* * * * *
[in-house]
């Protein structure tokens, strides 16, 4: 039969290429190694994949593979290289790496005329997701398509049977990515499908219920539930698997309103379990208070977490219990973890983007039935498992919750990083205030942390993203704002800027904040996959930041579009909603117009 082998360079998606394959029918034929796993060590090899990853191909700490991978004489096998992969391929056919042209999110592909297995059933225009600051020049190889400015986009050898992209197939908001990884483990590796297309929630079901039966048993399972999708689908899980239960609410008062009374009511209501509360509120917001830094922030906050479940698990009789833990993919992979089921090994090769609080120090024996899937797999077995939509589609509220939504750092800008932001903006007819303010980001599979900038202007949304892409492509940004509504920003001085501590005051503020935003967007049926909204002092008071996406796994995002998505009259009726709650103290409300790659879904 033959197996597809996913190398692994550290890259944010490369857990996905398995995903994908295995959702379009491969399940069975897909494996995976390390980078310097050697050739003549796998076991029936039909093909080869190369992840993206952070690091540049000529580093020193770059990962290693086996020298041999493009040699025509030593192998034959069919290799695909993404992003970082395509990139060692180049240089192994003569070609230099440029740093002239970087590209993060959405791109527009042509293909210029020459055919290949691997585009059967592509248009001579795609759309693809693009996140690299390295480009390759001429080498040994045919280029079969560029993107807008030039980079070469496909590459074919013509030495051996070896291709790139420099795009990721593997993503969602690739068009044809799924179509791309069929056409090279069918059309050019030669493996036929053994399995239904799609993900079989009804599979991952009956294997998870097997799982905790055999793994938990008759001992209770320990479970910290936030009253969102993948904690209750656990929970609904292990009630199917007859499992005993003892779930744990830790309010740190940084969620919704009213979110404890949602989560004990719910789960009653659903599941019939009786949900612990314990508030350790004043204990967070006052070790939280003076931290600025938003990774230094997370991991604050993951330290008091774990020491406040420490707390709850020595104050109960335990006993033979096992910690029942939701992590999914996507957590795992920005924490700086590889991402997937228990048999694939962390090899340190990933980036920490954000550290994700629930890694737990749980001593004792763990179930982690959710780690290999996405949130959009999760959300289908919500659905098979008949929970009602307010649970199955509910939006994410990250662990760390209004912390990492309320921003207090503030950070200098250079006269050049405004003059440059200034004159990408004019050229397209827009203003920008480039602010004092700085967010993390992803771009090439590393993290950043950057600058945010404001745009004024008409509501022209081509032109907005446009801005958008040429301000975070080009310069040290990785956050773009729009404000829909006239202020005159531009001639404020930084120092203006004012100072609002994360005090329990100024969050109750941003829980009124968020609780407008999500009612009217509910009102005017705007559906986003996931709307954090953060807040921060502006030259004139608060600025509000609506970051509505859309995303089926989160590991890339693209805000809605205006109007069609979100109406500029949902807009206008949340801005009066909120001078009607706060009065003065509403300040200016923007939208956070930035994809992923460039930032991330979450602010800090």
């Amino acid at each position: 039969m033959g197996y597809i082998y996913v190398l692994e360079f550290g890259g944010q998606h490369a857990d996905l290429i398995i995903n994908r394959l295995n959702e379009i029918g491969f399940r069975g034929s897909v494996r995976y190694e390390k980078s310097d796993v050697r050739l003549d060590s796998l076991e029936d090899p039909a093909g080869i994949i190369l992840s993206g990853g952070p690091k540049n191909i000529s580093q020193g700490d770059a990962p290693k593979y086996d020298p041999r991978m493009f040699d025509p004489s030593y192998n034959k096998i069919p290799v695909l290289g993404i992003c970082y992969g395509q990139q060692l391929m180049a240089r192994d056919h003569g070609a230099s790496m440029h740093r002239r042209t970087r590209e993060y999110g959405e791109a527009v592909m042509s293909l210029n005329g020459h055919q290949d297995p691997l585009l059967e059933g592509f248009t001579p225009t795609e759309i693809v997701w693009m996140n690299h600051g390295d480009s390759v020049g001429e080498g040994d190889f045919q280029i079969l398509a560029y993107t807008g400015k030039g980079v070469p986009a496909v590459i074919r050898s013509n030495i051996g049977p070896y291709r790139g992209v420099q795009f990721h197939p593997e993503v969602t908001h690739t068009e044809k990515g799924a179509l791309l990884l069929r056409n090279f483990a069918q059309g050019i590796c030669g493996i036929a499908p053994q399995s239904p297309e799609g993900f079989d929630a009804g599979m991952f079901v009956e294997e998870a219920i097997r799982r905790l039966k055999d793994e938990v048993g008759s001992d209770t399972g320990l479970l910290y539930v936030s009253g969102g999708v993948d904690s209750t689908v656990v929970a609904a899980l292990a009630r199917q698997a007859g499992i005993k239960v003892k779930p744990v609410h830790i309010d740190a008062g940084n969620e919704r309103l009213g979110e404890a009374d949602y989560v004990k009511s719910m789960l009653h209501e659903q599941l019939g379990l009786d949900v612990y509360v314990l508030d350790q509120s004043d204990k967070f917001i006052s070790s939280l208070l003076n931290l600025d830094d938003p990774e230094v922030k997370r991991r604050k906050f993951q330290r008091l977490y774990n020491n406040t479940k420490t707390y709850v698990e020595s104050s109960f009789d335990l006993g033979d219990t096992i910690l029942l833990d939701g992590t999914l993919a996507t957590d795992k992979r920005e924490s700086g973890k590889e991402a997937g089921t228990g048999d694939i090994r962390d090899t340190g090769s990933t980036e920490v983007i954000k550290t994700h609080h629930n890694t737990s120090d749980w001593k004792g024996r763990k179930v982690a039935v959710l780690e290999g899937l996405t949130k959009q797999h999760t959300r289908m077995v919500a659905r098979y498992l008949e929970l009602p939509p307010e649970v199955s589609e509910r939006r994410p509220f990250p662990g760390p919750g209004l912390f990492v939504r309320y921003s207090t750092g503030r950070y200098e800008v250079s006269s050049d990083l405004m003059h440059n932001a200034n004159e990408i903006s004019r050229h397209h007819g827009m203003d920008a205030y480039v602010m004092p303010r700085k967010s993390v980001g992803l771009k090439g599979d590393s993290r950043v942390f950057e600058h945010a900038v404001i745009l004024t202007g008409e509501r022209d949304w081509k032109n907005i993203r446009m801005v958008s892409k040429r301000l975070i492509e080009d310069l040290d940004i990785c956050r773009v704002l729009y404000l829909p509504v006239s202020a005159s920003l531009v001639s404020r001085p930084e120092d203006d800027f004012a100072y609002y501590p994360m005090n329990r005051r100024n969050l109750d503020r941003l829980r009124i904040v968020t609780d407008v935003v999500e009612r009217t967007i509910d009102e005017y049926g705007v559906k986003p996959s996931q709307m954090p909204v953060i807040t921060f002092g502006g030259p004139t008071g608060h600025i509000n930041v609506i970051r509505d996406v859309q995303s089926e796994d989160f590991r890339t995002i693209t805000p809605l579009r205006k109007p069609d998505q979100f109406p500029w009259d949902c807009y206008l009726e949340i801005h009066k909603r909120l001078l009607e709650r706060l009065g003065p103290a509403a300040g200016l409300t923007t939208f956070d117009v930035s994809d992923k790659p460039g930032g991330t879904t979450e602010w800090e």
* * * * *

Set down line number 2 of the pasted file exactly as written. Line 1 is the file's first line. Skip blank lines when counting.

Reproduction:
């Protein structure tokens, strides 16, 4: 039969290429190694994949593979290289790496005329997701398509049977990515499908219920539930698997309103379990208070977490219990973890983007039935498992919750990083205030942390993203704002800027904040996959930041579009909603117009 082998360079998606394959029918034929796993060590090899990853191909700490991978004489096998992969391929056919042209999110592909297995059933225009600051020049190889400015986009050898992209197939908001990884483990590796297309929630079901039966048993399972999708689908899980239960609410008062009374009511209501509360509120917001830094922030906050479940698990009789833990993919992979089921090994090769609080120090024996899937797999077995939509589609509220939504750092800008932001903006007819303010980001599979900038202007949304892409492509940004509504920003001085501590005051503020935003967007049926909204002092008071996406796994995002998505009259009726709650103290409300790659879904 033959197996597809996913190398692994550290890259944010490369857990996905398995995903994908295995959702379009491969399940069975897909494996995976390390980078310097050697050739003549796998076991029936039909093909080869190369992840993206952070690091540049000529580093020193770059990962290693086996020298041999493009040699025509030593192998034959069919290799695909993404992003970082395509990139060692180049240089192994003569070609230099440029740093002239970087590209993060959405791109527009042509293909210029020459055919290949691997585009059967592509248009001579795609759309693809693009996140690299390295480009390759001429080498040994045919280029079969560029993107807008030039980079070469496909590459074919013509030495051996070896291709790139420099795009990721593997993503969602690739068009044809799924179509791309069929056409090279069918059309050019030669493996036929053994399995239904799609993900079989009804599979991952009956294997998870097997799982905790055999793994938990008759001992209770320990479970910290936030009253969102993948904690209750656990929970609904292990009630199917007859499992005993003892779930744990830790309010740190940084969620919704009213979110404890949602989560004990719910789960009653659903599941019939009786949900612990314990508030350790004043204990967070006052070790939280003076931290600025938003990774230094997370991991604050993951330290008091774990020491406040420490707390709850020595104050109960335990006993033979096992910690029942939701992590999914996507957590795992920005924490700086590889991402997937228990048999694939962390090899340190990933980036920490954000550290994700629930890694737990749980001593004792763990179930982690959710780690290999996405949130959009999760959300289908919500659905098979008949929970009602307010649970199955509910939006994410990250662990760390209004912390990492309320921003207090503030950070200098250079006269050049405004003059440059200034004159990408004019050229397209827009203003920008480039602010004092700085967010993390992803771009090439590393993290950043950057600058945010404001745009004024008409509501022209081509032109907005446009801005958008040429301000975070080009310069040290990785956050773009729009404000829909006239202020005159531009001639404020930084120092203006004012100072609002994360005090329990100024969050109750941003829980009124968020609780407008999500009612009217509910009102005017705007559906986003996931709307954090953060807040921060502006030259004139608060600025509000609506970051509505859309995303089926989160590991890339693209805000809605205006109007069609979100109406500029949902807009206008949340801005009066909120001078009607706060009065003065509403300040200016923007939208956070930035994809992923460039930032991330979450602010800090």